Psst... We're working on the next generation of Chowhound! View >
HOME > Chowhound > Cookware >
Feb 21, 2013 02:24 PM

Cleaning a new Wolf Range :-(

Let's talk cleaning Wolf Ranges...because I never read this until I own one- a 48" DF, with pretty red knobs and blue interiors.

Did you know:

Wolf expects the owner to wipe up all spills and splashes right after cooking or using the ovens-as soon as it cools? Otherwise, the splashes will stain the grates, dull where the splashes occur on the pans under the grates, and in the ovens. They expect you to scrape the interiors with a razor blade after it is sprayed with a grease remover to remove all food splashes and anything baked on, then wash the interior with soap and water, and dry BEFORE you put on the self cleaning feature...or the blue glass will be etched by the food residue. I'm stunned.

They warn against using any abrasives on anything. They ask that one uses an oven cleaner on stubborn spots only as a last resort.

They say that the windows need to be scraped with a razor first and then cleaned with window cleaner on both not spay the spray directly on the window, because the moisture could get between the two panes of glass.

I'm horrified. I thought that the beautiful range would enhance my life...and today, I spent a few hours scrubbing oh so lightly, with non-scratch blue sponges, the stubborn spots that did not come off perfectly with the razor.

Anyone else know this? ...or find this crazy? How about your nice range?

  1. Click to Upload a photo (10 MB limit)
  1. I have had a Wolf DF for 5 years and don't do any of that. I bought it to cook and bake. If you use it is also gets scratches. I don' t worry about the blue enamel too much and I just crank the self clean and let her roll. I wipe up the left overs with a damp cloth. It hasn't etched yet. It is a good idea to clean the spills up just because it is easier when they aren't dried on. It's not a perfect world though and even if it is cleaned later I have never had any dulling. The platforms are cast iron and can be seasoned and reseasoned if you want to. I love the range as the oven rocks and I love the burners. It will if you use it get the patina of life but I don't mind that. I think any appliance is going to be that way.

    2 Replies
    1. re: wekick

      Thanks're right. I need to get over all the brand warnings....and just use and enjoy the range.

      It reminds me of 20 years ago, when I put in a new stainless sink...and then worried about "scratches" on it, from normal use. Months later there was that "patina of life" on in...thats beautiful in it's own right. With this 20 year later remodel, I kept the sink. :-)

      1. re: DeborahC

        Shortly after this post I cleaned the oven and the blue enamel is completely off down to the substrate on the floor of the oven. This has happened to most people who have had the wall oven on Gardenweb. Wolf wants me to pay to have liner (which they would supply) replaced with labor starting at $800 with no limit to what they will charge and the part will only be guaranteed a year. Nope, not reinvesting in a known Wolf issue. I looked back at paper work and the oven was about 4.5 years old when it was discovered. There are others with DF with this issue.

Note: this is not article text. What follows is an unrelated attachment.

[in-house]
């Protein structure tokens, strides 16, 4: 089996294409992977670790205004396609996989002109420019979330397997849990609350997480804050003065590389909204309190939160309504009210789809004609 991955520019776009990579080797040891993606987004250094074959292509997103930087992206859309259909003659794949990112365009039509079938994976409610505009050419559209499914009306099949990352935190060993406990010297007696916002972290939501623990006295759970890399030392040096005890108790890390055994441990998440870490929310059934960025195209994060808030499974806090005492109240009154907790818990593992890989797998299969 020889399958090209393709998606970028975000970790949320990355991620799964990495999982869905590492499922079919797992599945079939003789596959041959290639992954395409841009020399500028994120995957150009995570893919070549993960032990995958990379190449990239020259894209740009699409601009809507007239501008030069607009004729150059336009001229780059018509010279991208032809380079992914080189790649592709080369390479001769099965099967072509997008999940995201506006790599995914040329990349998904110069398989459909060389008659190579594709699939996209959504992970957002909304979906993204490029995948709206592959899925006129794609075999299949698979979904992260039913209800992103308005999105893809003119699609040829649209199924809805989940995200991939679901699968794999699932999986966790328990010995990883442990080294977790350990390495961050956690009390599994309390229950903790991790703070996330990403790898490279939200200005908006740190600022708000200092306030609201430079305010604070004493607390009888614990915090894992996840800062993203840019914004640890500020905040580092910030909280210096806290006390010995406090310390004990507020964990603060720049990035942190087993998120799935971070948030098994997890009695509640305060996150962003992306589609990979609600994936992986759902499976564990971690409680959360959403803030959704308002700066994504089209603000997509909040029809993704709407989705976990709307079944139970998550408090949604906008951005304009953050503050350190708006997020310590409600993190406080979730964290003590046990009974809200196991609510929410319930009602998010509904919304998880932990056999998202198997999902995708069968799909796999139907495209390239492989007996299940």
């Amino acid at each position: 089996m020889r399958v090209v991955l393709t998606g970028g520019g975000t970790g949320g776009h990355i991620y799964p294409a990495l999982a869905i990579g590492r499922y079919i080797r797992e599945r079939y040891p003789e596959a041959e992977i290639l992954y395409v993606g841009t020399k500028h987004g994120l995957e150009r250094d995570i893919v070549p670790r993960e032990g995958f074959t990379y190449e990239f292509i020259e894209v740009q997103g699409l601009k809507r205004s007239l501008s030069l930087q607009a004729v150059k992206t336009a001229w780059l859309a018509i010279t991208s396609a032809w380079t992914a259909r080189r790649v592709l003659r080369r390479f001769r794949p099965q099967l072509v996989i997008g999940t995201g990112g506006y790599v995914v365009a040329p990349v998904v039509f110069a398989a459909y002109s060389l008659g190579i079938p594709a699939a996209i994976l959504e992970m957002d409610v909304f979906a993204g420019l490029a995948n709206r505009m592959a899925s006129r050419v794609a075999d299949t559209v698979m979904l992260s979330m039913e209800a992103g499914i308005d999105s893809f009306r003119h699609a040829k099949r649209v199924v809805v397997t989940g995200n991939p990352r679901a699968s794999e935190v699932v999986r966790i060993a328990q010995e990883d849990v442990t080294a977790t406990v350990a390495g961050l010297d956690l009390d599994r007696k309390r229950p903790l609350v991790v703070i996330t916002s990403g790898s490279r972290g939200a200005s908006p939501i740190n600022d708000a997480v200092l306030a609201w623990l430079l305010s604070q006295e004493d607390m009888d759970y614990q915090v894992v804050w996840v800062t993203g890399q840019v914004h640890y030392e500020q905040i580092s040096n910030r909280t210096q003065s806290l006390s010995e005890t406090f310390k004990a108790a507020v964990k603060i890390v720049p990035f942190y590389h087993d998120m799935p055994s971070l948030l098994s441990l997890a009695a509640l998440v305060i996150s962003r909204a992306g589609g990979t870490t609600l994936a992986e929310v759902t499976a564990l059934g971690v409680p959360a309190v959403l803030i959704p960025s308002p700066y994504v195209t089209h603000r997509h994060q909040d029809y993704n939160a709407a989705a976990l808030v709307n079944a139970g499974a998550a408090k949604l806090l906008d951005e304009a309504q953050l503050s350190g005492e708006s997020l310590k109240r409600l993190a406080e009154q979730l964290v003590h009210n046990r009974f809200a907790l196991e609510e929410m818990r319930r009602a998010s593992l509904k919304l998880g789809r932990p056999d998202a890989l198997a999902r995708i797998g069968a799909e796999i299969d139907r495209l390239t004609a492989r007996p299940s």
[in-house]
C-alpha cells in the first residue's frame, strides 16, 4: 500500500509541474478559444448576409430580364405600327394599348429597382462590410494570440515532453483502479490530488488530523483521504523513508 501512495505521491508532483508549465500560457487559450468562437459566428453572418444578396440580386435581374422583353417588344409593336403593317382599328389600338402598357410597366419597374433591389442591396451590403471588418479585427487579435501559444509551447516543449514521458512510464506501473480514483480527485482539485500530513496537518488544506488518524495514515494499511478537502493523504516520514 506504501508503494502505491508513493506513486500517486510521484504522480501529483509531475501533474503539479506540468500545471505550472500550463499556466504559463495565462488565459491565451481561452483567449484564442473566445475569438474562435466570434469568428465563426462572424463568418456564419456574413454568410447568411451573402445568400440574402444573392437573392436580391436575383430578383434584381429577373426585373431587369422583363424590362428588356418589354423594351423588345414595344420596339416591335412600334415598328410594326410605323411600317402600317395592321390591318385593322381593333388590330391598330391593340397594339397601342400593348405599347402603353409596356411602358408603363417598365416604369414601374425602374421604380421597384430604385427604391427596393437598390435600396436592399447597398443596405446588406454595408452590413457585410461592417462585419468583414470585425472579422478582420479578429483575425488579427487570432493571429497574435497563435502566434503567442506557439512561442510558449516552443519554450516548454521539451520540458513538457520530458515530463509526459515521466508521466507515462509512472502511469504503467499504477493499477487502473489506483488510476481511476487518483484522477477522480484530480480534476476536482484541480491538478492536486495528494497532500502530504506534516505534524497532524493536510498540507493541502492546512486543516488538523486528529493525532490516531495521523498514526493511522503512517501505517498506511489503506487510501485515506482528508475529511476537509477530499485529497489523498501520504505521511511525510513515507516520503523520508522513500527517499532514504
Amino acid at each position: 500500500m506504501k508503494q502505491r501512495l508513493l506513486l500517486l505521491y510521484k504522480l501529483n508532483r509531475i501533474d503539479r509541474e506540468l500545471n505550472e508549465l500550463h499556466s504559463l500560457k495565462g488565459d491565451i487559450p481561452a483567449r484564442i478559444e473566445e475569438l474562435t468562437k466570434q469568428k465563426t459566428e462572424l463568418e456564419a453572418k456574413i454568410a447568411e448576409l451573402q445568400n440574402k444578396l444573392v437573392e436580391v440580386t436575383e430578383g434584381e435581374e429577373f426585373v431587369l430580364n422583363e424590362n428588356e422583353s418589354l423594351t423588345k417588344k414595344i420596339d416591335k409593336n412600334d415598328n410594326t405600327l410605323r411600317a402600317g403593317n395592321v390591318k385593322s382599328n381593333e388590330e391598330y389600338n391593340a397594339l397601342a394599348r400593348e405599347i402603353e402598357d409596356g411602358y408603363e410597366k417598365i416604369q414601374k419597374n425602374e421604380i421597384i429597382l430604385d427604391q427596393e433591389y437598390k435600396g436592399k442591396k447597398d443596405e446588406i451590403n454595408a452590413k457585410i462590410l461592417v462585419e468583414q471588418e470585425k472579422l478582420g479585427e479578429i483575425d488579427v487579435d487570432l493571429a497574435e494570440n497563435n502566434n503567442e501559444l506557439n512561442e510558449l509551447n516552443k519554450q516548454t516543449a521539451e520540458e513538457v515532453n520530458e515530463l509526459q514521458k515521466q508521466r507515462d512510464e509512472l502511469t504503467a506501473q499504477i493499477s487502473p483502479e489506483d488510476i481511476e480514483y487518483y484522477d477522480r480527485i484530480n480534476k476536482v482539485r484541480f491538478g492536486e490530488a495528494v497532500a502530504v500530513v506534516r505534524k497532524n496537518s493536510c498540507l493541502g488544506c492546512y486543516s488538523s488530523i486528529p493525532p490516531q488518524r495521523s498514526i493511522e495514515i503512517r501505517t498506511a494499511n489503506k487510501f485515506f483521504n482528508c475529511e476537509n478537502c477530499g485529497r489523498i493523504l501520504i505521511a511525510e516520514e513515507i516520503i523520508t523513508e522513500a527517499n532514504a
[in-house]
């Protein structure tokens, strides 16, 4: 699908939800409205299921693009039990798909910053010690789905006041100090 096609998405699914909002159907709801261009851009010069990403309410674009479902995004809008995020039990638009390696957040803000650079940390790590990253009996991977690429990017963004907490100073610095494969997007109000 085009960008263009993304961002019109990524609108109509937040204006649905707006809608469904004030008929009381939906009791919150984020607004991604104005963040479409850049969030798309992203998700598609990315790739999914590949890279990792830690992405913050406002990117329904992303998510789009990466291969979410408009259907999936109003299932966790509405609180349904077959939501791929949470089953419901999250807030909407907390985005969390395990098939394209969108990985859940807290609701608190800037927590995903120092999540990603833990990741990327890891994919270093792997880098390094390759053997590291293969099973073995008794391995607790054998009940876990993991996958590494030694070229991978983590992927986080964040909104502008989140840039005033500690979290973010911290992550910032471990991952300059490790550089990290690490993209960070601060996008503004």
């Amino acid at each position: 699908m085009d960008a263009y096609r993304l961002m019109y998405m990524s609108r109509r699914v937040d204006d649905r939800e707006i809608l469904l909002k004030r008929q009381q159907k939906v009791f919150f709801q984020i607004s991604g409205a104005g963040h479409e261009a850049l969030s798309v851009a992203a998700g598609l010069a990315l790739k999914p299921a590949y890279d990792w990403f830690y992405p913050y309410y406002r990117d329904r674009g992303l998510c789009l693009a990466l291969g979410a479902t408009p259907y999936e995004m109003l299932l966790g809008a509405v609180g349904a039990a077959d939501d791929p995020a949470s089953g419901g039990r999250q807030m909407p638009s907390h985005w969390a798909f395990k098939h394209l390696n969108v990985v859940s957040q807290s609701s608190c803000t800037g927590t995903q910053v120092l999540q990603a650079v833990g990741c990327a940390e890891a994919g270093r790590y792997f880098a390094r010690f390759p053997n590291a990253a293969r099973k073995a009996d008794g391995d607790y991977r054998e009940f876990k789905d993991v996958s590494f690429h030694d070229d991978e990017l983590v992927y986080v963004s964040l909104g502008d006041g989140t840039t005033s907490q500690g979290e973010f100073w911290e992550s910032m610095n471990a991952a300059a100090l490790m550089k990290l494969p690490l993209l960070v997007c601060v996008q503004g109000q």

2. That`s what one calls high maintenance. I have a gas range with self clean but use oven cleaner on stains between cleans. Works well.

      1. This is why I try to read the online user's manual (that most products now have) when researching what I want to buy. It's a quick way to find out if maintenance, or replacement parts, are more than I want to deal with.

        Sorry to hear about your woes. I always coveted folks who could fit a nice range like that in their kitchens. (Mine is itty-bitty.) Hope it works out for you!

        1. Personally I like my kitchen appliances to look used, I have a Viking and it constantly reminds me of the many meals I've cooked on it. It's very nice, thank you, as far as cooking things, looks aren't that important to me (especially as mine too are fading).

          1 Reply
          1. re: coll

            I am the same way! I mean, I don't have anything fancy, but to me, if it looks well used, that means it's been well loved!

          2. Your directions from Wolf sound very complicated indeed, DeborahC. I put all the pamphlets from my Viking ovens in a notebook and they have resided there for more than 10 years. Both ovens are self-cleaning and I have never used that function. Nope, not once have I cleaned my ovens. My grandmother, who was a marvelous cook, used to liken it to washing the wheels on a car during mud season. Fine work if you like unnecessary work ....................

            Granted the window is pretty grungy but, other than that, I have never felt bestirred to clean them. A 550 degree pizza burns off the worst of it; I'm happy to live with the rest. When ash accumulates on the bottom, I wipe it out figuring that it is the same as the self-clean function.

            10 years and counting with nary a problem. Now I am curious what my recommendations actually are.

            The cooktop is a different story. I break it down once a week and wash all the parts in a sink full of hot soapy water. I do try to wipe up the worst of the spills but have a pretty laidback attitude about it. The whole thing comes clean, even the burned on bits. I have never used a razor blade on anything but my legs!

            The griddle has the patina of a well-loved cast iron skillet. I'll join coll in loving my kitchen to look like someone actually cooks in here; it is not a magazine space. It is a working kitchen.

            1 Reply
            1. re: Sherri

              I think the instructions are aimed at avoiding claims against the company. Pathetic.